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Godless in the garden


Godless in the garden

Welcome to gardeners, growers of veggies, fruits, flowers, and trees!  


Welcome  backyard hen enthusiasts, worm farmers, beekeepers & composters!

Location: Planet Earth
Members: 169
Latest Activity: 6 hours ago

Welcome to Eden!

If you like to dig in the dirt, plant & prune, grow food & flowers, or sit and watch as someone else does your landscaping, you'll find something here to discuss!

Selected topics, in sort of alphabetical order:
Aging.  Gardening with an older body.
bees.  insectary.  insectsbee gardening. Beneficial insects.  insects drive evolution

Compost.  herecontaminated compost.

Backyard Chickens here. here. here. here.

Edible yard.  here  urban farmfront yards.
Growing Fruits


Fragrance and Scenthere.
Fruit growing.  in a small space, by backyard orchard culture.
Frugal gardening.  labels.

Gardening for future generations.  also permaculture, trees, historic varieties, soil

Hegelkultur here, here, here

Heritage and historic varieties.   heresources

locally grown plants to prevent blight transmission here.

Moon Phase Widget here. Moon phase topic here.

PeppersHot peppers.

Permaculture MollisonFalk  Liu, Joan's IntroTransformation in 90 days, Perm Principles at work. Food forest, Holzer

Potatoes.  here.

Rooftop gardening.  here

Seed starting. starting spring crops.

Scientific Gardening.   The Informed Gardener.  The truth about garden remedies.

Soil and soil building - healthy soil microbes, mycelium, dirt is everything, soil analysissoil pH.


Tomatoes.  Myths and truths

Trees.  Tree tunnels.  Ancient tree planting. Plant commemorative trees

Discussion Forum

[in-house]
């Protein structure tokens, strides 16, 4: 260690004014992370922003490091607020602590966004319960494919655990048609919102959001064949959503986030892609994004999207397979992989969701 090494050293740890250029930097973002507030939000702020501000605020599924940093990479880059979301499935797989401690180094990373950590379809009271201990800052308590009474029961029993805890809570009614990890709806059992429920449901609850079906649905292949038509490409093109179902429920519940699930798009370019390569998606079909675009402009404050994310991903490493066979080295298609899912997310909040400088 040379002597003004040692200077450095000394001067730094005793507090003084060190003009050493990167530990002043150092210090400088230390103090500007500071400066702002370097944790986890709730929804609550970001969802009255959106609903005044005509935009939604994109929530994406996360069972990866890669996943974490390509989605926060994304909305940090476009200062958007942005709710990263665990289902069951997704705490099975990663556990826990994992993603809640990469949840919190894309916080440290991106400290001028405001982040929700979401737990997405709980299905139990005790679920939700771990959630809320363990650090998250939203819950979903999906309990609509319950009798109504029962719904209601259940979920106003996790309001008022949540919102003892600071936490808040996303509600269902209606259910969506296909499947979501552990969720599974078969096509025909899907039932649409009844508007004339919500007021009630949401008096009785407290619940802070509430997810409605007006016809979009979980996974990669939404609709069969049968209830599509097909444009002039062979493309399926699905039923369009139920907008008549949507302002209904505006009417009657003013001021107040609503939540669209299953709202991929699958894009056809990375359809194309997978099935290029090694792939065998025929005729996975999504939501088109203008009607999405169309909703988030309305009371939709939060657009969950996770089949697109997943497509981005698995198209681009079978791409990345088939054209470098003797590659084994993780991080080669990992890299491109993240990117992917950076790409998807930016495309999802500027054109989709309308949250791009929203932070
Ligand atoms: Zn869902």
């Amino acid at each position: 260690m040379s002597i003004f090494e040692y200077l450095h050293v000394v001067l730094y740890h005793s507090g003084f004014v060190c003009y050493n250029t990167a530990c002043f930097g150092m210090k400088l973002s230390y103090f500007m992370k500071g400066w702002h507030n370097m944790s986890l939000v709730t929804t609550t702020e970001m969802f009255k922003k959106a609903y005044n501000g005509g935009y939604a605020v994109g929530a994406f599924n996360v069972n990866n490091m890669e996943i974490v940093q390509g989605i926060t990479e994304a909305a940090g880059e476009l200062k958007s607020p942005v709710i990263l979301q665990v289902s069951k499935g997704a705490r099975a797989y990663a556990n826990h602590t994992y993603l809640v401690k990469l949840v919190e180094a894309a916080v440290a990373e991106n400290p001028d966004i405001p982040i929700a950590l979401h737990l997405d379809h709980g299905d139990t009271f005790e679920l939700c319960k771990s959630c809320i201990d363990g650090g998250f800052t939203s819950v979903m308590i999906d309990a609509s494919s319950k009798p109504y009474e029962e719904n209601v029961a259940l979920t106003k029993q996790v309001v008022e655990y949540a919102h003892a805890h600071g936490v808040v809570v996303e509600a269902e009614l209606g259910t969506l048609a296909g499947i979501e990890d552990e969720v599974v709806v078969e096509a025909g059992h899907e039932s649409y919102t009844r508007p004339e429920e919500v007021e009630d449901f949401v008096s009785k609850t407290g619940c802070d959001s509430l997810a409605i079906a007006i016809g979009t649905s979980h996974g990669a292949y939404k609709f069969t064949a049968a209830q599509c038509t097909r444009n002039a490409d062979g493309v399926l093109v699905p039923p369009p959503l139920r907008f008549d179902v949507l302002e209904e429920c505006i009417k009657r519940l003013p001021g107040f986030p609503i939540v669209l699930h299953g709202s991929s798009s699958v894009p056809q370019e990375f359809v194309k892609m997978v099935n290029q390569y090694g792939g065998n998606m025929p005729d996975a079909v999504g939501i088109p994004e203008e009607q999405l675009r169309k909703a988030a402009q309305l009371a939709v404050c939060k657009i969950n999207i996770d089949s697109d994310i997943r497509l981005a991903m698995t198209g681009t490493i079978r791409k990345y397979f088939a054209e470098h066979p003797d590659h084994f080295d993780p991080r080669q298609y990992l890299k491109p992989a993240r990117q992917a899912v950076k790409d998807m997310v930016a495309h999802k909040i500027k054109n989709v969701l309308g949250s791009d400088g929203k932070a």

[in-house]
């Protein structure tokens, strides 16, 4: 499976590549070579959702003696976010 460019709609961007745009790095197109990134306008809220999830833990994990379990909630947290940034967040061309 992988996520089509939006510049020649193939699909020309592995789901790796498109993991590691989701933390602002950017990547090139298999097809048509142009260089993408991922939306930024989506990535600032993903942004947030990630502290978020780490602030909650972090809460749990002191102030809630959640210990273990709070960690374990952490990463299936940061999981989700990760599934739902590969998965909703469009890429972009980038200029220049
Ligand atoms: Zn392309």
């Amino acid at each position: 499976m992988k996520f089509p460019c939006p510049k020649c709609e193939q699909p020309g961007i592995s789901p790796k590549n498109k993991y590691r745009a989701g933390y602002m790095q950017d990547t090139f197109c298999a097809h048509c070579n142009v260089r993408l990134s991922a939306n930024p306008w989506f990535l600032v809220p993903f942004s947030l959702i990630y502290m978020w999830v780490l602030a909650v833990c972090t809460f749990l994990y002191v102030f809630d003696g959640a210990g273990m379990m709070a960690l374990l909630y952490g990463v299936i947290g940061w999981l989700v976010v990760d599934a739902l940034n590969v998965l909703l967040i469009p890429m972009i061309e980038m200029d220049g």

Yacouba Sawadogo, 'the man who stopped the desert'

Started by Joan Denoo. Last reply by Randall Smith 6 hours ago. 1 Reply

Stressed Bees

Started by Patricia. Last reply by Patricia Feb 12. 2 Replies

Permaculture U. of Mass

Started by Joan Denoo Jan 16. 0 Replies

"All I want for christmas is....."

Started by Daniel W. Last reply by Larry Dec 26, 2014. 8 Replies

Gardening in central Texas "pan" soil

Started by Joan Denoo. Last reply by Barbara Livingston Dec 25, 2014. 3 Replies

An Old Lady's Hugelkultur Bed

Started by Barbara Livingston. Last reply by Randall Smith Dec 10, 2014. 3 Replies

Comment Wall


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Comment by Idaho Spud on May 28, 2013 at 12:51pm

Don't know why that filled pot image was rotated 90 degrees, but you should get the idea anyway.

Comment by Idaho Spud on May 28, 2013 at 12:50pm

Comment by Idaho Spud on May 28, 2013 at 12:42pm

Have you tried or heard of this method of starting plants in a plastic pot that's supposed to be easier on the plant when transplanting to the garden?

I tried it last year and it seemed to work well, so I'm doing it again this year and took a couple of pictures of it.

The idea is to cut most of one pot away except for the bottom and two pieces on opposite sides, just large enough to hold the contents when pulled on.  Put that cut piece in a regular pot (put drainage holes in both of course) and then fill with potting soil.  

When ready to plant in the garden, the cut-up pot has it's narrow strips peeking above the regular pot just enough to grab and pull out.  The plant & potting soil bundle can then be easily slid off the cut-up pot.

I'm not describing it well, but my pictures should give you the idea:

Comment by Idaho Spud on May 28, 2013 at 10:01am

I forgot!  This year I'm trying Brussels Sprouts for the first time in 25 years.  Also, a couple of other Cole crops.

I forgot to mention, as I do every year, I'm growing my favorite vegetable.  Peas.  

Comment by Idaho Spud on May 28, 2013 at 8:28am

Annie, I like that okra flower.  Close to my favorite shade of green.  I've only tried okra once or twice and didn't care for it.  I probably didn't know how to cook it.

In any case, with my limited growing space, this year I'm only growing those things I enjoy eating the most.  Blackberries, raspberries, strawberries, beet greens, onions, chives, and some herbs.

As far as trying long season, heat loving things, I'm trying cantaloups and watermelon this year.  I'm trying 4 kinds of watermelon and devoting half of the garden space to them.